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Inheritance and succession advice for family business owners


It is never too early to think about what should happen to your business in the event of your retirement or death.


Do you intend to sell your business in your lifetime? If so, you need to decide what is to happen to the proceeds. Are you planning to distribute the proceeds, on receipt, to your family? There may be inheritance tax advantages in making gifts of shares to your family while inheritance tax Business Property Relief (BPR) is available. If you are planning to make lifetime gifts of your shares, you need to carefully consider the effect the gifts will have on capital gains tax Business Asset Disposal Relief.

If you plan to pass the business to the next generation, then you still need to consider if the shares will pass in your lifetime or by a gift under your Will.  If you are considering a lifetime gift then normally, if you are dealing with a trading company, the gift can be made without an immediate tax charge, but a lifetime gift will mean that the shares are not rebased on your death for capital gains tax purposes.  This could be important if the shares are currently worth substantially more than when you acquired them.  If you die owning the shares, then any capital gain which has accrued on them, while you have owned them, will be wiped out on your death and the beneficiaries of your Will will inherit the shares, for capital gains tax purposes, at their probate value on your death.

Whether you are considering a gift in your lifetime or on your death, you need to consider whether you wish to make an outright gift or a gift via a trust.  Tax considerations aside, direct gifts can be risky if the recipient subsequently divorces, becomes a bankrupt or is just profligate.  If a direct gift is made in these situations, they can lose some, if not all, of the value of the underlying capital of the gift.  A trust, on the other hand, can protect the underlying capital for the beneficiary and his or her descendants.

The other advantages of a trust are that:

  • the voting control on the shares is exercisable by the trustees, so the control in the company does not become fragmented;
  • the shares can be used to provide an income stream, if dividends are payable on the shares, without the beneficiary exercising voting control – which can be politically useful if that beneficiary does not work in the business;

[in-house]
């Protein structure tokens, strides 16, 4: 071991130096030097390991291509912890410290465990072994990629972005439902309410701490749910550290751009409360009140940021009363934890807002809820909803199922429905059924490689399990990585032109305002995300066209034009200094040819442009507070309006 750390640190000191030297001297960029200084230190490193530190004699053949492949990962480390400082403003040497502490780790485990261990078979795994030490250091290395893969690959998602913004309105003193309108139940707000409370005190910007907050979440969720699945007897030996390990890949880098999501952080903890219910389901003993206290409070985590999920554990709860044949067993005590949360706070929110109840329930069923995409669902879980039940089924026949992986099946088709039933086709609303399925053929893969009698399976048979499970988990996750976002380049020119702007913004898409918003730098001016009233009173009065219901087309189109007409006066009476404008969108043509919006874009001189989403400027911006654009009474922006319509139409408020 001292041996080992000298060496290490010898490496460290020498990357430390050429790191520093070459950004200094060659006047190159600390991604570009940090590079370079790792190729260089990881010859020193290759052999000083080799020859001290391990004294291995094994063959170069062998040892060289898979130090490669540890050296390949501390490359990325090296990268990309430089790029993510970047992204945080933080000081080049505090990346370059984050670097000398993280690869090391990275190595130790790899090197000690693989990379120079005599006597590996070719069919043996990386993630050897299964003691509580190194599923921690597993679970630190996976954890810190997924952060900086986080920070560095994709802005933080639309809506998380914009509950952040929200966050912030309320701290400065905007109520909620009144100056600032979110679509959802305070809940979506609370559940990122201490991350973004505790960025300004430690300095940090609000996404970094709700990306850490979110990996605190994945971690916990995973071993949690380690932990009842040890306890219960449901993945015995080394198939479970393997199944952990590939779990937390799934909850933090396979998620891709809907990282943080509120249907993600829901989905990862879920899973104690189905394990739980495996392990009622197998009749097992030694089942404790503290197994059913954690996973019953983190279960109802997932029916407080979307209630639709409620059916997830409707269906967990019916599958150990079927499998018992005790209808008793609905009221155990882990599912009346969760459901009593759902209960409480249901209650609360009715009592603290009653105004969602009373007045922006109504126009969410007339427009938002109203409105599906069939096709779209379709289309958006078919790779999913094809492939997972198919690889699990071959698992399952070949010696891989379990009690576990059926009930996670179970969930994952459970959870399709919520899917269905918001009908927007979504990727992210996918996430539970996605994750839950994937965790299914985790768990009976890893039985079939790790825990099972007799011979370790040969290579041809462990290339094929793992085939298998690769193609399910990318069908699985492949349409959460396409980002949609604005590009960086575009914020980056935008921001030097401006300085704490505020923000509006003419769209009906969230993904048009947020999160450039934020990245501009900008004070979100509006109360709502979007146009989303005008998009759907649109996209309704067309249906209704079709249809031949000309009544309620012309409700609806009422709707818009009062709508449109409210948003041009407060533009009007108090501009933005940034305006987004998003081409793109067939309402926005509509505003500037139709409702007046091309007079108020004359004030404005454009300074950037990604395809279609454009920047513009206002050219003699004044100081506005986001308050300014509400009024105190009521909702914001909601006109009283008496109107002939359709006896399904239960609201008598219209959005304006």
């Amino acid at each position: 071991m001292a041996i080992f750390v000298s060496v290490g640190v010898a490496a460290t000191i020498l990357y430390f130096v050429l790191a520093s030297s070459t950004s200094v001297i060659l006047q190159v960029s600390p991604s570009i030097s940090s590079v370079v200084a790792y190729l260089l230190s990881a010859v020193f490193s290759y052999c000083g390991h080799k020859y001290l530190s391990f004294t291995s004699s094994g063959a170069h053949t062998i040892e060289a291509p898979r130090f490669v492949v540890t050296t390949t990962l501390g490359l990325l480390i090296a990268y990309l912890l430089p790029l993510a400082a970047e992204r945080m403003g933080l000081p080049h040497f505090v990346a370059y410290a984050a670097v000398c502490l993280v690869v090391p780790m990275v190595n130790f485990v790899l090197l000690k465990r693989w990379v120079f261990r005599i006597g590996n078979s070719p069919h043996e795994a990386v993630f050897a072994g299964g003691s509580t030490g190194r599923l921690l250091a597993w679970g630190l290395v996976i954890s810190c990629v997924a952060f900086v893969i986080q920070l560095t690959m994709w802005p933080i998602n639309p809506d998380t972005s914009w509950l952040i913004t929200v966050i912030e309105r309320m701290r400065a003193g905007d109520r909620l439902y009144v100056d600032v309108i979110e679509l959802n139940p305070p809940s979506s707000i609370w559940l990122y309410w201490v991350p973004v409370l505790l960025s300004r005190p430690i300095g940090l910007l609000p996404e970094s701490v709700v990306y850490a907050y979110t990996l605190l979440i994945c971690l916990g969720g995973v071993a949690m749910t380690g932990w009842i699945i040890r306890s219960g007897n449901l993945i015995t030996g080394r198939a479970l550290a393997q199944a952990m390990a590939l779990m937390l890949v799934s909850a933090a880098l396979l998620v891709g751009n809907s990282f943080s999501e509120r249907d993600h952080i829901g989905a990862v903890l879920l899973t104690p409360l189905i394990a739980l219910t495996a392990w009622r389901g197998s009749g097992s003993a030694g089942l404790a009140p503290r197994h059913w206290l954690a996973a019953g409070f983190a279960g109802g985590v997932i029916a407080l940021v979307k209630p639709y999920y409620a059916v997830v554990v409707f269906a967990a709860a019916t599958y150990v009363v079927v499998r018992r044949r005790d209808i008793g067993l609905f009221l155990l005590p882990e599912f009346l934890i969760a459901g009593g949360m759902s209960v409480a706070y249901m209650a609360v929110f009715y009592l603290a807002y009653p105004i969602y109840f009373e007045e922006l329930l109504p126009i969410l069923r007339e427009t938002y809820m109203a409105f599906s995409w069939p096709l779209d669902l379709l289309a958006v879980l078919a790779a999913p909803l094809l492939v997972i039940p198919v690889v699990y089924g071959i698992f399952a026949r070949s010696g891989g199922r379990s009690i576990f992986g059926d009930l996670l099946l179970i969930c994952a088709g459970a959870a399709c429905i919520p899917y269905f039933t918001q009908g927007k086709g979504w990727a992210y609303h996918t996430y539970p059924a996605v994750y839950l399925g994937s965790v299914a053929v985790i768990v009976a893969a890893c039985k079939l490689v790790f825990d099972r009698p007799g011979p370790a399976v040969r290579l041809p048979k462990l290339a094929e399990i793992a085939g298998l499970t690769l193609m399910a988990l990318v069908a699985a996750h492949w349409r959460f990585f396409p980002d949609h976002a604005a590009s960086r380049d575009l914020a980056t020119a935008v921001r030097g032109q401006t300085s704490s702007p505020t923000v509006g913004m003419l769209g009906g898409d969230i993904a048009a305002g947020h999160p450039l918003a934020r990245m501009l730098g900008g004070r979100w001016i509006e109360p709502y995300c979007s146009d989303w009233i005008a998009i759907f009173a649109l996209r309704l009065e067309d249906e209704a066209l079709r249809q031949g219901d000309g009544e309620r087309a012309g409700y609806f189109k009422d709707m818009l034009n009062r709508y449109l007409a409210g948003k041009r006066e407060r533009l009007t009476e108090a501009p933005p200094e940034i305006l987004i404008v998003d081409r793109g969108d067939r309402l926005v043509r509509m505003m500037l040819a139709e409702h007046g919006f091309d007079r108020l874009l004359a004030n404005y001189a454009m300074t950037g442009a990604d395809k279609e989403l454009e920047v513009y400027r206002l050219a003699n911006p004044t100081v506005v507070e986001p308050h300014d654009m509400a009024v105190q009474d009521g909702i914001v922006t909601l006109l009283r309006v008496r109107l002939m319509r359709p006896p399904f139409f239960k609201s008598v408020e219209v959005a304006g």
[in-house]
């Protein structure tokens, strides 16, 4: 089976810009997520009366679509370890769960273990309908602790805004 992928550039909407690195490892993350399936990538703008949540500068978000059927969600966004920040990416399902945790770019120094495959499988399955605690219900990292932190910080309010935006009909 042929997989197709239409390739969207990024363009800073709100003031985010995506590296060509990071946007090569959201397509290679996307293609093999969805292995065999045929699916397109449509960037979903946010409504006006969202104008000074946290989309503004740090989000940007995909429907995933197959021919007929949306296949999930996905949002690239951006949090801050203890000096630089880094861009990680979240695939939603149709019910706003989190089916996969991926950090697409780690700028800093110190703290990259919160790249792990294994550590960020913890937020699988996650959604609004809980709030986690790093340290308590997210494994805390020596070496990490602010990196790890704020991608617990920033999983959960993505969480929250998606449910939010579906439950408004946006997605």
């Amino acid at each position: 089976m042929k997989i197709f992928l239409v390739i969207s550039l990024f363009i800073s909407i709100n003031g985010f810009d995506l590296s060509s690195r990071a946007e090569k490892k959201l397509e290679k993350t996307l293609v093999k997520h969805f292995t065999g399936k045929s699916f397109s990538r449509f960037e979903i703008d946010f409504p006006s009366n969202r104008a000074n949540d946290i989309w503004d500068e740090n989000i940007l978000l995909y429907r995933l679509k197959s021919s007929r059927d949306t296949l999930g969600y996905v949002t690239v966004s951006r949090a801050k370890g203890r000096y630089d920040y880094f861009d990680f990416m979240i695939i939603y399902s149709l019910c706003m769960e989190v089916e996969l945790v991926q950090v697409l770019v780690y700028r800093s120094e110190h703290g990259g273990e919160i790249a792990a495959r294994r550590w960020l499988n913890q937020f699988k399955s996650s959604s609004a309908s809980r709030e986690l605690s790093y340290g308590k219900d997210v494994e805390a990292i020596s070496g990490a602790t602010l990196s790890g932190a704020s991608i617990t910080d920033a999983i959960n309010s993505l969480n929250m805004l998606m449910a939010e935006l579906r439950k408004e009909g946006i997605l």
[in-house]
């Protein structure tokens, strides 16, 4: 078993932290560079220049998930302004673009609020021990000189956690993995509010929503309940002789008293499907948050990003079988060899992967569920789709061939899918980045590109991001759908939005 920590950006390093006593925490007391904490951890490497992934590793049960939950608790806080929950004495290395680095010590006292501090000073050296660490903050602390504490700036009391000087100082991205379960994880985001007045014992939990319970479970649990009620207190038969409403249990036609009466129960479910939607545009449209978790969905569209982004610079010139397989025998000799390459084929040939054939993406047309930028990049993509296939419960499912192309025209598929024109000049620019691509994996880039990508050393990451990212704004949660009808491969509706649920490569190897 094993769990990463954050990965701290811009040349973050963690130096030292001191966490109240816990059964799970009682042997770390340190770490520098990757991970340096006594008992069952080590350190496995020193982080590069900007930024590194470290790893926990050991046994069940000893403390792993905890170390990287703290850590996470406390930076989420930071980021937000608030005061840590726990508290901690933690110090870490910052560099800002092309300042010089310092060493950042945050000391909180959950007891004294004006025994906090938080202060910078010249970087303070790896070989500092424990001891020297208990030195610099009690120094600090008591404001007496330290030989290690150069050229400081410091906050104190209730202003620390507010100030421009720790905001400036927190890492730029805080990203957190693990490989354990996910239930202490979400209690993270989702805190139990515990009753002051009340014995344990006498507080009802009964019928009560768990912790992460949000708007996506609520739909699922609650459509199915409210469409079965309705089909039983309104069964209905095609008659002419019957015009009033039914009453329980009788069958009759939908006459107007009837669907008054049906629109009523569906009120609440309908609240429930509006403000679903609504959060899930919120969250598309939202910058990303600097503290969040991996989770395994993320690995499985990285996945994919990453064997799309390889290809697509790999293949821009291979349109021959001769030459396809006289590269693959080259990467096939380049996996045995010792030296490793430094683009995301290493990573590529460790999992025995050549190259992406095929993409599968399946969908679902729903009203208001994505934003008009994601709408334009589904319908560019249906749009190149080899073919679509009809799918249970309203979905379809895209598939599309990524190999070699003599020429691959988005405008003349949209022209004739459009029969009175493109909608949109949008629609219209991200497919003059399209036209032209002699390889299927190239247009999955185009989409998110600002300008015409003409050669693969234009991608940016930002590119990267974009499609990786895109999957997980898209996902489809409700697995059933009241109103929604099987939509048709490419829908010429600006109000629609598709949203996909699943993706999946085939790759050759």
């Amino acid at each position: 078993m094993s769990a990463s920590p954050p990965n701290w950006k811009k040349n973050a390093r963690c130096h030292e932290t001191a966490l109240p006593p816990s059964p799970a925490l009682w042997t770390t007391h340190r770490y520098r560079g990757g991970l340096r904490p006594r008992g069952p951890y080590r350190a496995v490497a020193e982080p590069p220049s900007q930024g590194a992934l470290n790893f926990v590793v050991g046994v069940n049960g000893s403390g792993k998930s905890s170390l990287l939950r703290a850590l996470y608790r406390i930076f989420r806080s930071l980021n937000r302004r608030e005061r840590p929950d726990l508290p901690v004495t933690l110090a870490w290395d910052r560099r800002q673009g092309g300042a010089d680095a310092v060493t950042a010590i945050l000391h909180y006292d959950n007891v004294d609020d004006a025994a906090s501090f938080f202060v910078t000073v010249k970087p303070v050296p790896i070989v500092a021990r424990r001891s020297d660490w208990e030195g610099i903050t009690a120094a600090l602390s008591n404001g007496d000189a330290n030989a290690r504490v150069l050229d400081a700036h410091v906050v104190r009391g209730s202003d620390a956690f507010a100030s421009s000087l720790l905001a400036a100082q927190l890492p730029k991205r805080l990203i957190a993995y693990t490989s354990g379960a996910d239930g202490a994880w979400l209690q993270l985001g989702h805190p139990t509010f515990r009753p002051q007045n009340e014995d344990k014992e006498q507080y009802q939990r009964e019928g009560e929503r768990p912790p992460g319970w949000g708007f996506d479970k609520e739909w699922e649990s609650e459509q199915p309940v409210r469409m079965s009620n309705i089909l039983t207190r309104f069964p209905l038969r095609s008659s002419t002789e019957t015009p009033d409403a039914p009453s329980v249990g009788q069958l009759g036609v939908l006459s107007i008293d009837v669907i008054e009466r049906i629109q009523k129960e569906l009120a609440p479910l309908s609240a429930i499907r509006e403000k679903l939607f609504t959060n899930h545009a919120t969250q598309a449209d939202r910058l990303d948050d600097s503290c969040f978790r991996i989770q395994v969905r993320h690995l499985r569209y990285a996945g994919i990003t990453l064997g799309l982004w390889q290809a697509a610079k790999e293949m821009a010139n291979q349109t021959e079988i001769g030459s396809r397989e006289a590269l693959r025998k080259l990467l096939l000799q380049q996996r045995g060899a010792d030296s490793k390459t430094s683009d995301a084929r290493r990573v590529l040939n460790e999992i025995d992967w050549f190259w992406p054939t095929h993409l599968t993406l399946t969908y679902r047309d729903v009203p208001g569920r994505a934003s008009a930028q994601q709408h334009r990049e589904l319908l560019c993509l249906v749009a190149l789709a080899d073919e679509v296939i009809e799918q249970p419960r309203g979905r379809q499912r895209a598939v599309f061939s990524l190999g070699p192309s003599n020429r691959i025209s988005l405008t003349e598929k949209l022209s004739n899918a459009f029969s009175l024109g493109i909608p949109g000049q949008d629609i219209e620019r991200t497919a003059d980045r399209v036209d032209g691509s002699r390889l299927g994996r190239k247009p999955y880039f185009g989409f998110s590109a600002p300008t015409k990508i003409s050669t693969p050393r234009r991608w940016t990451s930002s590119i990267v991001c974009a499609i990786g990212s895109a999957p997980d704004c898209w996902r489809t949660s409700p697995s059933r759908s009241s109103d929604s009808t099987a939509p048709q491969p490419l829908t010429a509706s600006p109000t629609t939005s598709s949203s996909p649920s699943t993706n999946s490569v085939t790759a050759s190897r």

• you can provide for successive and different interests in the shares, depending on the beneficiaries’ relationship to you (with a trust you can provide for your children, grandchildren and great-grandchildren all in one gift);
  • a trust may be an easier vehicle to help your children with their own tax planning when they start to consider the succession issues you are now considering.

If you are considering gifting shares on your death, then we would always recommend that you consider having a business trust in your Will.  A business trust is a discretionary trust which has the effect of crystalising inheritance tax Business Property Relief on your death.  BPR is generally available on shares in a private trading company which you have owned for two years before your death.  It is a valuable relief as – providing you have not place non trading assets in the company or you do not have excessive cash balances on your balance sheet – the whole value of your shares should not be subject to inheritance tax.  A business trust will ensure that the shares will be ring-fenced in a favourable tax environment after your death.  A business trust will be particularly helpful if you have a cross option arrangement with your business partners, ensuring that cash distributions from the trust can be made inheritance tax free (in a ten-year period after your death).

An important point to remember about BPR is it is lost if the shares are subject to a binding contract of sale on your death.  Consequently, when you are seeking advice about gifts in your Will, you should check the articles of association for your company and any shareholders’ agreement to ensure that any pre-emption rights are couched as “put and call” options so there is no binding contract for sale and BPR is lost.  While reviewing the articles of association, it is also sensible to check the transmission rights for the shares, to ensure that the directors of the company cannot block any share transfers pursuant to your Will on your death and thereby defeat the terms of your Will.

If you have any questions regarding family business inheritance, please contact Amanda Simmonds in our Family Business team.

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